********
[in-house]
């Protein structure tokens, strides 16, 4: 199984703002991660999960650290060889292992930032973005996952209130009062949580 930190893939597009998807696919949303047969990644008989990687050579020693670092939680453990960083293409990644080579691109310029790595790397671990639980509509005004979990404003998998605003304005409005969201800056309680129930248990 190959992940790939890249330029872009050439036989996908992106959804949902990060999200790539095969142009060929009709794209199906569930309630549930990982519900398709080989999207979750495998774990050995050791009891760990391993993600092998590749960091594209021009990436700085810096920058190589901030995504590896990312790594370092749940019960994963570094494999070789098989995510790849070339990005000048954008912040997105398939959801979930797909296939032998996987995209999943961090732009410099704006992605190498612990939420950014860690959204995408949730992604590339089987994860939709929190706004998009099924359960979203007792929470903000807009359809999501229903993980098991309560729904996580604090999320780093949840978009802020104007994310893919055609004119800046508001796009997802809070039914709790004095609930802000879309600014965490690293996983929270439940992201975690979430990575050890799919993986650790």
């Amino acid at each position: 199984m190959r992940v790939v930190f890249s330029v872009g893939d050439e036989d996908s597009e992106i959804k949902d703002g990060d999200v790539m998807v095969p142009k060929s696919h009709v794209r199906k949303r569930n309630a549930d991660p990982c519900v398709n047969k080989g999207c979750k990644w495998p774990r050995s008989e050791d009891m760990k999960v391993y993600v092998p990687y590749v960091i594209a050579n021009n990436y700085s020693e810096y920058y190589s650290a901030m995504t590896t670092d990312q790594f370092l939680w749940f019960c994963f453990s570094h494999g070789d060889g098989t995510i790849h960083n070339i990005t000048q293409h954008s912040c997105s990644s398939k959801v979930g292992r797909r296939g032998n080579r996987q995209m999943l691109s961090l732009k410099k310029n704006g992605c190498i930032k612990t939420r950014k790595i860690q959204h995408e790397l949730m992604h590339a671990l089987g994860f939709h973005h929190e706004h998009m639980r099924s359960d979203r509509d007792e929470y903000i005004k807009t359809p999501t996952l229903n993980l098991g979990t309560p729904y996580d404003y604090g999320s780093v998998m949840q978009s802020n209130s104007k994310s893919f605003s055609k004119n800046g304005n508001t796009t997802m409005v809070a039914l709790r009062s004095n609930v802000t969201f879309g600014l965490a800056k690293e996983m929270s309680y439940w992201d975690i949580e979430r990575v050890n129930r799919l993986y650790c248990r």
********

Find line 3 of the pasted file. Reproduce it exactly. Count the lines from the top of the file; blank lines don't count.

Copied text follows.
């Amino acid at each position: 199984m190959r992940v790939v930190f890249s330029v872009g893939d050439e036989d996908s597009e992106i959804k949902d703002g990060d999200v790539m998807v095969p142009k060929s696919h009709v794209r199906k949303r569930n309630a549930d991660p990982c519900v398709n047969k080989g999207c979750k990644w495998p774990r050995s008989e050791d009891m760990k999960v391993y993600v092998p990687y590749v960091i594209a050579n021009n990436y700085s020693e810096y920058y190589s650290a901030m995504t590896t670092d990312q790594f370092l939680w749940f019960c994963f453990s570094h494999g070789d060889g098989t995510i790849h960083n070339i990005t000048q293409h954008s912040c997105s990644s398939k959801v979930g292992r797909r296939g032998n080579r996987q995209m999943l691109s961090l732009k410099k310029n704006g992605c190498i930032k612990t939420r950014k790595i860690q959204h995408e790397l949730m992604h590339a671990l089987g994860f939709h973005h929190e706004h998009m639980r099924s359960d979203r509509d007792e929470y903000i005004k807009t359809p999501t996952l229903n993980l098991g979990t309560p729904y996580d404003y604090g999320s780093v998998m949840q978009s802020n209130s104007k994310s893919f605003s055609k004119n800046g304005n508001t796009t997802m409005v809070a039914l709790r009062s004095n609930v802000t969201f879309g600014l965490a800056k690293e996983m929270s309680y439940w992201d975690i949580e979430r990575v050890n129930r799919l993986y650790c248990r």